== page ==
If the Prop B authors really wanted good care for dogs, why limit the number to be owned. If a good person is giving the dogs great care, why not 51, 65, or 100?

And what will our two local animal shelters do? I would bet they often have over 50 animals.

-- Posted by docksider21 on Mon, Nov 1, 2010, at 10:58 AM

Prop B has broad and mainstream support. It is supported by more than 100 Missouri veterinarians and veterinary clinics; more than 100 animal welfare charities and organizations, including the Humane Society of Missouri, the Missouri Alliance for Animal Legislation, Central Missouri Humane Society, Humane Society of Southwest Missouri, Wayside Waifs, the American Society for the Prevention of Cruelty to Animals (ASPCA) and The Humane Society of the United States (HSUS); prominent Missouri citizens such as Tony LaRussa and Linda Bond; as well as responsible dog breeders, religious leaders, and Missouri businesses.

Puppy mills frequently raise dogs in shockingly poor conditions. The breeding dogs in puppy mills are typically confined to small wire cages for life without adequate veterinary care, exercise or individual attention, solely to produce puppies for the pet trade. Approximately 40% of all pet store puppies nationwide are bred in Missouri, where almost 200,000 breeding dogs produce up to a million puppies a year. Consumers across the country have reported purchasing Missouri puppy mill puppies with significant health and/or genetic conditions, causing high veterinary bills and emotional devastation for the families involved.

Please vote yes on Prop B! It's time to improve conditions for man's best friend who is forced to breed their entire lives and it's time to stop exporting sick puppies across the country.

Missourians for the Protection of Dogs/YES! on Prop B is not against stronger enforcement of existing law. Both strong enforcement and the provisions of Prop B will, in combination, have the biggest impact on the lives of dogs in Missouri's puppy mills. The two are not mutually exclusive.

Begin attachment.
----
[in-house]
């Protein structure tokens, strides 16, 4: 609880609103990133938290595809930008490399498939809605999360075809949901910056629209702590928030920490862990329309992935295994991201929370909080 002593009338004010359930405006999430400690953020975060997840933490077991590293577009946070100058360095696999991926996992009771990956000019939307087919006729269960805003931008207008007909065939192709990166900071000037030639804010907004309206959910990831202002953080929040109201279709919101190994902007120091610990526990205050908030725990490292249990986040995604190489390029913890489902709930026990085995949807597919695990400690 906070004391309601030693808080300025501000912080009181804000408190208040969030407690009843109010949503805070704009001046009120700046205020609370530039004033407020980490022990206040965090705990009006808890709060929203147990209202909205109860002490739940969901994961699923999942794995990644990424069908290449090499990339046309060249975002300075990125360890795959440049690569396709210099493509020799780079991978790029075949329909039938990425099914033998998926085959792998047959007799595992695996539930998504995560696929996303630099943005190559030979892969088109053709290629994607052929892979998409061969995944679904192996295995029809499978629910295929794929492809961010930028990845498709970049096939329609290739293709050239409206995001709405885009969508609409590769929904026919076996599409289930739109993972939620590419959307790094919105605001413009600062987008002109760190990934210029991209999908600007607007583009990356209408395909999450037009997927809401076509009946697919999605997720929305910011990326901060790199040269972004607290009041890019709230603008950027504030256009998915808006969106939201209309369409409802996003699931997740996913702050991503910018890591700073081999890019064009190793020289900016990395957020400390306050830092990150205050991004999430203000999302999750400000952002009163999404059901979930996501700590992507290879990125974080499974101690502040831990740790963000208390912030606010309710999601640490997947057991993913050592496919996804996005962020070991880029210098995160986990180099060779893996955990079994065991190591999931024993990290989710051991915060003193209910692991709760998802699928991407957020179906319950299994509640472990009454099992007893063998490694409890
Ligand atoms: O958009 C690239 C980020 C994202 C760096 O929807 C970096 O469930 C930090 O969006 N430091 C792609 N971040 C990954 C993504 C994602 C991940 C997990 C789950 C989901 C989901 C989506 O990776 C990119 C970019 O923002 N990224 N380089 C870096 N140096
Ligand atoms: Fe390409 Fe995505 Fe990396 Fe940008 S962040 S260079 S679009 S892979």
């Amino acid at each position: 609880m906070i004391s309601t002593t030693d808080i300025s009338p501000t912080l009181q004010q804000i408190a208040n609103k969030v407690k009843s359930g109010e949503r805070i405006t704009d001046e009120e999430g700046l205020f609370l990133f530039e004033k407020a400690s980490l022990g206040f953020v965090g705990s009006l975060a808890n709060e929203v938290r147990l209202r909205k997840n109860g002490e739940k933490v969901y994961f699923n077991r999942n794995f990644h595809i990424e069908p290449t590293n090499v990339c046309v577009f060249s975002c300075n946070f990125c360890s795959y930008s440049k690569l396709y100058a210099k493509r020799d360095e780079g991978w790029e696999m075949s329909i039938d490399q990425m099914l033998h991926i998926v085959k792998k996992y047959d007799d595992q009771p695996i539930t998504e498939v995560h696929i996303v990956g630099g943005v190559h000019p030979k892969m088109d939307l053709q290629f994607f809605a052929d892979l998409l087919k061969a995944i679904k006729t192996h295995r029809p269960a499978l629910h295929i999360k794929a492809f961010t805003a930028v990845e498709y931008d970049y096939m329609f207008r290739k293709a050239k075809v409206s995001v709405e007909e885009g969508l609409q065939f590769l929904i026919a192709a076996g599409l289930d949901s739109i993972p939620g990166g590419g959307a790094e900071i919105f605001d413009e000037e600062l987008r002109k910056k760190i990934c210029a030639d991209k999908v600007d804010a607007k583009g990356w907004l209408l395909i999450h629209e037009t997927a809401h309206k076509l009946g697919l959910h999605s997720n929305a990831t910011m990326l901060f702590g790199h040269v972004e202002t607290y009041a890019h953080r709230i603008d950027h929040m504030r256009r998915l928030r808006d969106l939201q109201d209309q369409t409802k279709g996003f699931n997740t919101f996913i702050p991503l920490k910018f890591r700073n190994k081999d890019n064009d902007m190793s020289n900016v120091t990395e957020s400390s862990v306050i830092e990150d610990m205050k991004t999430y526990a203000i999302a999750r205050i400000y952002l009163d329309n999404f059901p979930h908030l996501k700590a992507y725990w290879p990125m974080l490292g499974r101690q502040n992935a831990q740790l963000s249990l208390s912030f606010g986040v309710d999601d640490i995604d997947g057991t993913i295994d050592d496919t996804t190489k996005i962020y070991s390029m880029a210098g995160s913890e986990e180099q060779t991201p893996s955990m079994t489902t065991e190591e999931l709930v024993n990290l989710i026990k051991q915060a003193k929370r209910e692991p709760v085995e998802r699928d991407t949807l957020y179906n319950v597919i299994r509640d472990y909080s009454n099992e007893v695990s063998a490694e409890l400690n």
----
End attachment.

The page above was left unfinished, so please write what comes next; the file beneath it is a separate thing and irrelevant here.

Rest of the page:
-- Posted by Vote_Yes_on_Prop_B on Mon, Nov 1, 2010, at 11:08 AM

Interesting comments about HSUS from activistcash.com:

"There is an enormous difference between animal "welfare" organizations, which work for the humane treatment of animals, and animal "rights" organizations, which aim to completely end the use and ownership of animals.

The Humane Society of the United States began as an animal welfare organization. Originally called the National Humane Society, it was established in 1954 as a spin-off of the American Humane Association (AHA). Its founders wanted a slightly more radical group -- the AHA did not oppose sport hunting or the use of shelter animals for biomedical research.

In 1980, HSUS officially began to change its focus from animal welfare to animal rights. After a vote was taken at the group's San Francisco national conference, it was formally resolved that HSUS would "pursue on all fronts ... the clear articulation and establishment of the rights of all animals ... within the full range of American life and culture."

In Animal Rights and Human Obligations, the published proceedings of this conference, HSUS stated unequivocally that "there is no rational basis for maintaining a moral distinction between the treatment of humans and other animals." It's no surprise, then, that a 2003 HSUS fundraising mailer boasted that the group has been working toward "putting an end to killing animals for nearly half a century."

In 1986 John McArdle, then-HSUS's Director of Laboratory Animal Welfare, told Washingtonian magazine that HSUS was "definitely shifting in the direction of animal rights faster than anyone would realize from our literature." "